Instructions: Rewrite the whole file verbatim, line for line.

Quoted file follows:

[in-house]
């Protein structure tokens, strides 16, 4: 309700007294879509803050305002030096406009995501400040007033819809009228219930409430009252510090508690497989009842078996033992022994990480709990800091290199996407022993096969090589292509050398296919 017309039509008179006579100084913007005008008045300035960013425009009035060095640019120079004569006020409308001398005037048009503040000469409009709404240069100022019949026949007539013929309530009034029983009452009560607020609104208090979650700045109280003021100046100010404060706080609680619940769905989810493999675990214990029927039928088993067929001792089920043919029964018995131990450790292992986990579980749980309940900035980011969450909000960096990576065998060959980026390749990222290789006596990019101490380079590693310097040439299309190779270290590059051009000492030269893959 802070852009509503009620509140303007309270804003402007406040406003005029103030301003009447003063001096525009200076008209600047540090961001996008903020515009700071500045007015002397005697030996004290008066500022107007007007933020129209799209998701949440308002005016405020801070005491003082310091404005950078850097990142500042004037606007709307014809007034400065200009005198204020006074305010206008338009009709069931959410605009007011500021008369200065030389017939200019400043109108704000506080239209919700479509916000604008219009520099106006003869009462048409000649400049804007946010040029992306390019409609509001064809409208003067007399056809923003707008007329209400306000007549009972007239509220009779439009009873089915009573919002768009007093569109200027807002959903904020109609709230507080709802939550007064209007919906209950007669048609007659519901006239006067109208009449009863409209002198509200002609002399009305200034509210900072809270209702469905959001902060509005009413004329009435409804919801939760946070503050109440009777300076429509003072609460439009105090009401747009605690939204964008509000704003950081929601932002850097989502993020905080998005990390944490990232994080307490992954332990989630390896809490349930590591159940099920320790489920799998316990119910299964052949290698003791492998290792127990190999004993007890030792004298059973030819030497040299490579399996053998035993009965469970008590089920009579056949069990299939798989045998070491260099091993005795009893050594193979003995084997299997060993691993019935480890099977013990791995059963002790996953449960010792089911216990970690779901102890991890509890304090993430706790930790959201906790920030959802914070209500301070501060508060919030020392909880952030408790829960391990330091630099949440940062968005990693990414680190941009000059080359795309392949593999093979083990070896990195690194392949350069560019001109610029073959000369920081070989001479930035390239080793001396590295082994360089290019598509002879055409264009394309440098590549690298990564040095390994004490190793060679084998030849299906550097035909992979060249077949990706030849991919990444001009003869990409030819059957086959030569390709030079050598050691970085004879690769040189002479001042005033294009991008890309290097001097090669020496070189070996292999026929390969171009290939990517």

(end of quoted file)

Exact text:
[in-house]
């Protein structure tokens, strides 16, 4: 309700007294879509803050305002030096406009995501400040007033819809009228219930409430009252510090508690497989009842078996033992022994990480709990800091290199996407022993096969090589292509050398296919 017309039509008179006579100084913007005008008045300035960013425009009035060095640019120079004569006020409308001398005037048009503040000469409009709404240069100022019949026949007539013929309530009034029983009452009560607020609104208090979650700045109280003021100046100010404060706080609680619940769905989810493999675990214990029927039928088993067929001792089920043919029964018995131990450790292992986990579980749980309940900035980011969450909000960096990576065998060959980026390749990222290789006596990019101490380079590693310097040439299309190779270290590059051009000492030269893959 802070852009509503009620509140303007309270804003402007406040406003005029103030301003009447003063001096525009200076008209600047540090961001996008903020515009700071500045007015002397005697030996004290008066500022107007007007933020129209799209998701949440308002005016405020801070005491003082310091404005950078850097990142500042004037606007709307014809007034400065200009005198204020006074305010206008338009009709069931959410605009007011500021008369200065030389017939200019400043109108704000506080239209919700479509916000604008219009520099106006003869009462048409000649400049804007946010040029992306390019409609509001064809409208003067007399056809923003707008007329209400306000007549009972007239509220009779439009009873089915009573919002768009007093569109200027807002959903904020109609709230507080709802939550007064209007919906209950007669048609007659519901006239006067109208009449009863409209002198509200002609002399009305200034509210900072809270209702469905959001902060509005009413004329009435409804919801939760946070503050109440009777300076429509003072609460439009105090009401747009605690939204964008509000704003950081929601932002850097989502993020905080998005990390944490990232994080307490992954332990989630390896809490349930590591159940099920320790489920799998316990119910299964052949290698003791492998290792127990190999004993007890030792004298059973030819030497040299490579399996053998035993009965469970008590089920009579056949069990299939798989045998070491260099091993005795009893050594193979003995084997299997060993691993019935480890099977013990791995059963002790996953449960010792089911216990970690779901102890991890509890304090993430706790930790959201906790920030959802914070209500301070501060508060919030020392909880952030408790829960391990330091630099949440940062968005990693990414680190941009000059080359795309392949593999093979083990070896990195690194392949350069560019001109610029073959000369920081070989001479930035390239080793001396590295082994360089290019598509002879055409264009394309440098590549690298990564040095390994004490190793060679084998030849299906550097035909992979060249077949990706030849991919990444001009003869990409030819059957086959030569390709030079050598050691970085004879690769040189002479001042005033294009991008890309290097001097090669020496070189070996292999026929390969171009290939990517």